Date: 
Sat, 08/23/2008 - 11:00am - Sun, 08/24/2008 - 6:00pm
Location: 
5th Ave SW & Water St SW
Olympia, WA 98501
United States

Press Release -- Breaking News: Vermont Hemp Bill Becomes law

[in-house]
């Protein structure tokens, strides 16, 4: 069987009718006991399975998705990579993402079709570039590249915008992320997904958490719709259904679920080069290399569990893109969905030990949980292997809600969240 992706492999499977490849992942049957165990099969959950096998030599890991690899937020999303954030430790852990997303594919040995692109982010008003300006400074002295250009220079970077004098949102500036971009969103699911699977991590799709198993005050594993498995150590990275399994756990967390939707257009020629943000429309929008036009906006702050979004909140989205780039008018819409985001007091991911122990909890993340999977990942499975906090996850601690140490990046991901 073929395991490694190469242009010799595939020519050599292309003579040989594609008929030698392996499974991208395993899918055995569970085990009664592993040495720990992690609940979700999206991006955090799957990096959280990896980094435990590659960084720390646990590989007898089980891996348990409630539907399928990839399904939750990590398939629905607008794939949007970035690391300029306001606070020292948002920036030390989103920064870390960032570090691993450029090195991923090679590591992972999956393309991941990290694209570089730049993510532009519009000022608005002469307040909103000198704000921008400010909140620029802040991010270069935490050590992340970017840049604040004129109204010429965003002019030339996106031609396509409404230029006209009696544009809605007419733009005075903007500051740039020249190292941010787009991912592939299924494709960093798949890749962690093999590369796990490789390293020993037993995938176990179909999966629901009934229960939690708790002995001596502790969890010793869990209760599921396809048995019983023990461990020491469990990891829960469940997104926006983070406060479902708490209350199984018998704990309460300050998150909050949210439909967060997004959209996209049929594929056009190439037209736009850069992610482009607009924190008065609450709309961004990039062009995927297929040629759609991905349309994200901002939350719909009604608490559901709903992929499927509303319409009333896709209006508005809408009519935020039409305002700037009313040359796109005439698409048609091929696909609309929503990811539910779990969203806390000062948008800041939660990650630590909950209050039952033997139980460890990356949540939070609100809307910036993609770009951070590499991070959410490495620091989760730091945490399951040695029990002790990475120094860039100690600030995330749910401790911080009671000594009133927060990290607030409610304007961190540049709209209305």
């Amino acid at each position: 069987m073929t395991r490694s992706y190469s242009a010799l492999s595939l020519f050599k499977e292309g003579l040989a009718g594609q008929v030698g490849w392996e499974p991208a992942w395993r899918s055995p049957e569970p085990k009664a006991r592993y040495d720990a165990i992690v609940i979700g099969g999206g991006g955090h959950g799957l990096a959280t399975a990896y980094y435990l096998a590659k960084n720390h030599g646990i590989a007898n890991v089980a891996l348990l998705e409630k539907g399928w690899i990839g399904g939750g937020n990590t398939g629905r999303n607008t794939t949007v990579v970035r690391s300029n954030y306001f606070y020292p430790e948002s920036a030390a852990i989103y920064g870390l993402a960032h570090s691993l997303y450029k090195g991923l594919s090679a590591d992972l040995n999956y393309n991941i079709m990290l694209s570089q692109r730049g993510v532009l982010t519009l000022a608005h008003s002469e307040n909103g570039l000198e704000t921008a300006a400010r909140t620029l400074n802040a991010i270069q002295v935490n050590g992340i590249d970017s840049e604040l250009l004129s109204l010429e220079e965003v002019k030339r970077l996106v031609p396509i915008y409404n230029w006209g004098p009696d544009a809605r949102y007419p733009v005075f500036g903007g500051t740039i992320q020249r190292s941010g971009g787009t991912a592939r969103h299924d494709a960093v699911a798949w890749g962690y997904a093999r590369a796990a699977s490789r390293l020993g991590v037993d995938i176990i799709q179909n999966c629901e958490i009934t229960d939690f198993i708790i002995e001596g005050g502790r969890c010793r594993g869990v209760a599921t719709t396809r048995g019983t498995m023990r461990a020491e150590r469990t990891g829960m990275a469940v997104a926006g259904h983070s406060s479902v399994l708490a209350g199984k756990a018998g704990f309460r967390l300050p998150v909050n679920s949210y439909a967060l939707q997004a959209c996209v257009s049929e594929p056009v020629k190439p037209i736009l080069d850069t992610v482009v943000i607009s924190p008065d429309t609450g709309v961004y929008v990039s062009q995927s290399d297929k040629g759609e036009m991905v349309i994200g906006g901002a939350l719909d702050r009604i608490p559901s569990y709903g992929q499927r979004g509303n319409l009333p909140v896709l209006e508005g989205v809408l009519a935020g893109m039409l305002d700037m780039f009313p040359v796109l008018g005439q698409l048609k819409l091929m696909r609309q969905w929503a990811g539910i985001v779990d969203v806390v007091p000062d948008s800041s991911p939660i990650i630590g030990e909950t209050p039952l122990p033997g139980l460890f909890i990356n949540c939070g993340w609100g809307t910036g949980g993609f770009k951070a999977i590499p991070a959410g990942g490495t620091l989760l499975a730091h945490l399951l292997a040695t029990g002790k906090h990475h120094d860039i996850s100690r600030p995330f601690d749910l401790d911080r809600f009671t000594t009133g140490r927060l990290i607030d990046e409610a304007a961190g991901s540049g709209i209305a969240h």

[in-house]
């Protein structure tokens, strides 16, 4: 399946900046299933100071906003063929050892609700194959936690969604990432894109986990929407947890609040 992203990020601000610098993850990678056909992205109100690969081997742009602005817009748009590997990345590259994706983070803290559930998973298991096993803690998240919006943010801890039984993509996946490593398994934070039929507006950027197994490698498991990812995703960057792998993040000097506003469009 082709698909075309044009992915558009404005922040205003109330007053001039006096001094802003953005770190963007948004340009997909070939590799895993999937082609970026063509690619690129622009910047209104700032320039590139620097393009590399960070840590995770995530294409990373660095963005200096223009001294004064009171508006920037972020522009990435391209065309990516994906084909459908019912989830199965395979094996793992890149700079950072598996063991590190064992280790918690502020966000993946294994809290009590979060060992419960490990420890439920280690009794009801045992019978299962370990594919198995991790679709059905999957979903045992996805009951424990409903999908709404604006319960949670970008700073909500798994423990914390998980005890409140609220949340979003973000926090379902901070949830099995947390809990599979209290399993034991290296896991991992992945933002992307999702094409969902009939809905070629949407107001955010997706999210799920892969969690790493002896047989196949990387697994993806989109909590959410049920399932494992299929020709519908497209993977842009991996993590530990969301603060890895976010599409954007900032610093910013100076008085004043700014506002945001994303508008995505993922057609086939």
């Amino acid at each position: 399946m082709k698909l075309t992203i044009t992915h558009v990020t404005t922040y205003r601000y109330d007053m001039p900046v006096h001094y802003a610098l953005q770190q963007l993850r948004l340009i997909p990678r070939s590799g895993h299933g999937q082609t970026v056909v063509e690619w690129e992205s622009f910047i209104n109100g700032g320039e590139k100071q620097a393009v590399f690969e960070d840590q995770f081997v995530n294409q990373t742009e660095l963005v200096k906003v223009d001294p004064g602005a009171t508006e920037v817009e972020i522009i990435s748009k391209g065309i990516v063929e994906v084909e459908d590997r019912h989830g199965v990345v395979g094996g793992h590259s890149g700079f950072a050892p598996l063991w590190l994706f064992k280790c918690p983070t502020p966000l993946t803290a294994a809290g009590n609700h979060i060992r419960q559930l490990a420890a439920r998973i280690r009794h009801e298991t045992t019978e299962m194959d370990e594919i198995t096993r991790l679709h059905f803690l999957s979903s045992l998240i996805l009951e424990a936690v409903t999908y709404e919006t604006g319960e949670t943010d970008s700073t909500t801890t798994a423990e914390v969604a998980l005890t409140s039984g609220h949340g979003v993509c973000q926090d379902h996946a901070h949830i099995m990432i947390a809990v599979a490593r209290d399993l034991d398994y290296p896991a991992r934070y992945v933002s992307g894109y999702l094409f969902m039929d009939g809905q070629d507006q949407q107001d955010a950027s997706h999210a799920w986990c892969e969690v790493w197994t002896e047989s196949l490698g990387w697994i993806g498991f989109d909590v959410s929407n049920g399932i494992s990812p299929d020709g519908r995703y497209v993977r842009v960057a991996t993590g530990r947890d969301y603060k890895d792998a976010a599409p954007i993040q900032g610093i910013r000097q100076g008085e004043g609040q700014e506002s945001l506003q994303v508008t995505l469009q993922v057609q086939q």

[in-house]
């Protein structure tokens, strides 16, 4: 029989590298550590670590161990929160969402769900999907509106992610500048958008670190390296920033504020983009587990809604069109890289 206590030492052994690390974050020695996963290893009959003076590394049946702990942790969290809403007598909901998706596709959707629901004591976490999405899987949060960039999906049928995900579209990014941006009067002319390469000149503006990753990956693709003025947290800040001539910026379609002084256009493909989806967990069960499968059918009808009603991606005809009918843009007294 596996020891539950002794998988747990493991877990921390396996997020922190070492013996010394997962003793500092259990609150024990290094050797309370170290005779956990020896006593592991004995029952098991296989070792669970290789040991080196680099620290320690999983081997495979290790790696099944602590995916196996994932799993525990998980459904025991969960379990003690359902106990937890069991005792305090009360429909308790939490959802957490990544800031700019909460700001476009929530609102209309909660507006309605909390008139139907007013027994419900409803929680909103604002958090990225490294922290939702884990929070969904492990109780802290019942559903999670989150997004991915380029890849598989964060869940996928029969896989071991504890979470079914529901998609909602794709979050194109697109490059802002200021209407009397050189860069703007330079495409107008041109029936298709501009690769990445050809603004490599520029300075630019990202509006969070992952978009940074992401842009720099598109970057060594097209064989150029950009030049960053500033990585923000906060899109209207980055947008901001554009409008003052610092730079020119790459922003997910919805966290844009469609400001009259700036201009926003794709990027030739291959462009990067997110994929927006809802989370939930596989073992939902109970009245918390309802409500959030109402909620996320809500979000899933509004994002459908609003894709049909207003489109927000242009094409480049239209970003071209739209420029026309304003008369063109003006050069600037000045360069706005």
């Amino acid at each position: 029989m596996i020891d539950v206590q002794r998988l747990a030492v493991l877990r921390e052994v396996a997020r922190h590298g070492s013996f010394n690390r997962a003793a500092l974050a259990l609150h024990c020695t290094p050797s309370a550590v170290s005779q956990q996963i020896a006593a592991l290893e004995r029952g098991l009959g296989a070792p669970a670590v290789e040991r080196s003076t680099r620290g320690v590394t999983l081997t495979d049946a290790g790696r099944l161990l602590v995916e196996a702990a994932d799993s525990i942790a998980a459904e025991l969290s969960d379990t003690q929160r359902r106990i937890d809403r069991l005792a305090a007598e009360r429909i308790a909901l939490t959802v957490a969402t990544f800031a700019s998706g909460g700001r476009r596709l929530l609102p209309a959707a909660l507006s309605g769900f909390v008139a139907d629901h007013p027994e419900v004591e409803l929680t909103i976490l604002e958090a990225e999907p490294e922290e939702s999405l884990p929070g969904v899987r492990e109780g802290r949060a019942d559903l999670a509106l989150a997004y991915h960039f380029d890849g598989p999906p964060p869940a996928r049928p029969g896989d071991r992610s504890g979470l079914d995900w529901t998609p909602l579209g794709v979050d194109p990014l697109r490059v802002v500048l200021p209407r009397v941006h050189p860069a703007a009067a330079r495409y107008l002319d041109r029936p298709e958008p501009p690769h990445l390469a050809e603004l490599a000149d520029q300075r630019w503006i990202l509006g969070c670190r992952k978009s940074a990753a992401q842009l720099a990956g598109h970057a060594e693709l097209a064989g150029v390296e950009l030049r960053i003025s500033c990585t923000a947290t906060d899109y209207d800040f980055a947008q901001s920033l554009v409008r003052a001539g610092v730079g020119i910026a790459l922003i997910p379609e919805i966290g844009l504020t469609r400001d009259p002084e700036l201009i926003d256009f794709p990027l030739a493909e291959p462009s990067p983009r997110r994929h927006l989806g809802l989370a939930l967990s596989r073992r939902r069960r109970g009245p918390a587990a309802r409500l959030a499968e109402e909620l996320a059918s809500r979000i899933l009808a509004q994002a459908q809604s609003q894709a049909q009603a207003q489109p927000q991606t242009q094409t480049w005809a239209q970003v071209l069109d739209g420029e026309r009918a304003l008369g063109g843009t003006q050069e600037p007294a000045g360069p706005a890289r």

[Courtesy of Vote Hemp] FOR IMMEDIATE RELEASE: May 30, 2008 CONTACT: Adam Eidinger, t: 202-744-2671, e: adam@votehemp.com or Tom Murphy, t: 207-542-4998, e: tom@votehemp.com Hemp for Vermont Bill Becomes Law State Wants Federal Permission for Farmers to Grow Hemp MONTPELIER, Vermont – Vote Hemp, a grassroots advocacy organization working to give farmers the right to grow non-drug industrial hemp, is extremely pleased that Vermont Governor Jim Douglas allowed H.267, the Hemp for Vermont Bill, to become law without his signature yesterday afternoon. The bill overwhelmingly passed both the House (126 to 9) and the Senate (25 to 1). The new law sets up a state-regulated program for farmers to grow non-drug industrial hemp, which is used in a wide variety of products, including nutritious foods, cosmetics, body care, clothing, tree-free paper, auto parts, building materials and much more. Learn more about industrial hemp at: www.VoteHemp.com. Smart and effective grassroots organizing by Vote Hemp and the Vermont-based advocacy group Rural Vermont (www.ruralvermont.org) mobilized farmers and local businesses, many of which pledged to buy their hemp raw materials in-state if they have the opportunity. Rural Vermont’s Director Amy Shollenberger says that “the Hemp for Vermont bill is another step toward legalizing this important crop for farmers. The United States is the only industrialized nation in the world that doesn't allow this crop to be grown. Looking at the Canadian experience, hemp provides a good return for the farmer. It's a high-yield crop and a great crop to mix in with corn.” Vermont grows an average of 90,000 acres of corn per year, a small amount compared to Midwest states; however, the need for a good rotation crop exists nationwide. From candle makers to dairymen to retailers, Vermont voters strongly support hemp farming. Admittedly a niche market now, hemp is becoming more common in stores and products across the country every day. Over the past ten years, farmers in Canada have grown an average of 16,500 acres of hemp per year, primarily for use in food products. In Vermont, the interest in hemp includes for use in food products, as well as in quality and affordable animal bedding for the state’s estimated 140,000 cows. “Vermont’s federal delegation can now take this law to the U.S. Congress and call for a fix to this problem of farmers missing out on a very useful and profitable crop,” comments Eric Steenstra, President of Vote Hemp. “North Dakota farmers who want to grow hemp per state law are currently appealing their lawsuit in the federal courts. The real question is whether these hemp-friendly state congressional delegations feel compelled to act,” adds Steenstra. Rural Vermont’s Shollenberger states that “the Vermont law is significant for two reasons. First, no other state until now has followed North Dakota’s lead by creating real-world regulations for farmers to grow industrial hemp. Second, Senator Patrick Leahy of Vermont is Chairman of the Committee on the Judiciary, as well as a member of the Committee on Agriculture – relevant committees that could consider legislation. We also have a friend at the USDA in new Secretary Ed Schaffer who signed North Dakota’s hemp bill as Governor. I plan to visit Washington, DC and try to figure out what Congress and the Administration intend to do.” # # # Vote Hemp is a national, single-issue, non-profit organization dedicated to the acceptance of and a free market for low-THC industrial hemp and to changes in current law to allow U.S. farmers to once again grow this agricultural crop. More information about hemp legislation and the crop's many uses may be found at www.VoteHemp.com and www.HempIndustries.org. BETA SP or DVD Video News Releases featuring footage of hemp farming in other countries are available upon request by contacting Adam Eidinger at 202-744-2671.